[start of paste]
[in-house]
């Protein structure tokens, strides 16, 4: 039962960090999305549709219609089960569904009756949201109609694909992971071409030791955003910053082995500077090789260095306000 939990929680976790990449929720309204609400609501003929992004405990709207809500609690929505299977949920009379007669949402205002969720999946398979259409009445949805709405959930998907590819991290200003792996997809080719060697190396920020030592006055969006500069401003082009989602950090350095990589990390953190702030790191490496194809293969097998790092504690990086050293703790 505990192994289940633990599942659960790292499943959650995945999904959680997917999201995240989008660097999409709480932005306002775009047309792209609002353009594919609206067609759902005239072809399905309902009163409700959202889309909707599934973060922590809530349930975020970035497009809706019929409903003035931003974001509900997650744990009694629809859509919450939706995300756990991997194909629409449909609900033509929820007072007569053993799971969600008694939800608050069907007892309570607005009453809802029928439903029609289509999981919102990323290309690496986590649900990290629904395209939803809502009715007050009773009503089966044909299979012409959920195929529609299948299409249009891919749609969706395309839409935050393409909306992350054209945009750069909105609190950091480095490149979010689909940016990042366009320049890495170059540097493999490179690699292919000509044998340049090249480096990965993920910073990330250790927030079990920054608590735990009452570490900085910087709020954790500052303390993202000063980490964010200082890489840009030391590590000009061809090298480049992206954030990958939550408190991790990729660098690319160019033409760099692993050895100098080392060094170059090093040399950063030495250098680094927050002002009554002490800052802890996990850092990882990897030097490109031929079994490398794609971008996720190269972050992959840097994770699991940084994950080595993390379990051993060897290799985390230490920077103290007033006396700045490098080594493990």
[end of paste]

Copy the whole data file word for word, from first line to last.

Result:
[in-house]
């Protein structure tokens, strides 16, 4: 039962960090999305549709219609089960569904009756949201109609694909992971071409030791955003910053082995500077090789260095306000 939990929680976790990449929720309204609400609501003929992004405990709207809500609690929505299977949920009379007669949402205002969720999946398979259409009445949805709405959930998907590819991290200003792996997809080719060697190396920020030592006055969006500069401003082009989602950090350095990589990390953190702030790191490496194809293969097998790092504690990086050293703790 505990192994289940633990599942659960790292499943959650995945999904959680997917999201995240989008660097999409709480932005306002775009047309792209609002353009594919609206067609759902005239072809399905309902009163409700959202889309909707599934973060922590809530349930975020970035497009809706019929409903003035931003974001509900997650744990009694629809859509919450939706995300756990991997194909629409449909609900033509929820007072007569053993799971969600008694939800608050069907007892309570607005009453809802029928439903029609289509999981919102990323290309690496986590649900990290629904395209939803809502009715007050009773009503089966044909299979012409959920195929529609299948299409249009891919749609969706395309839409935050393409909306992350054209945009750069909105609190950091480095490149979010689909940016990042366009320049890495170059540097493999490179690699292919000509044998340049090249480096990965993920910073990330250790927030079990920054608590735990009452570490900085910087709020954790500052303390993202000063980490964010200082890489840009030391590590000009061809090298480049992206954030990958939550408190991790990729660098690319160019033409760099692993050895100098080392060094170059090093040399950063030495250098680094927050002002009554002490800052802890996990850092990882990897030097490109031929079994490398794609971008996720190269972050992959840097994770699991940084994950080595993390379990051993060897290799985390230490920077103290007033006396700045490098080594493990």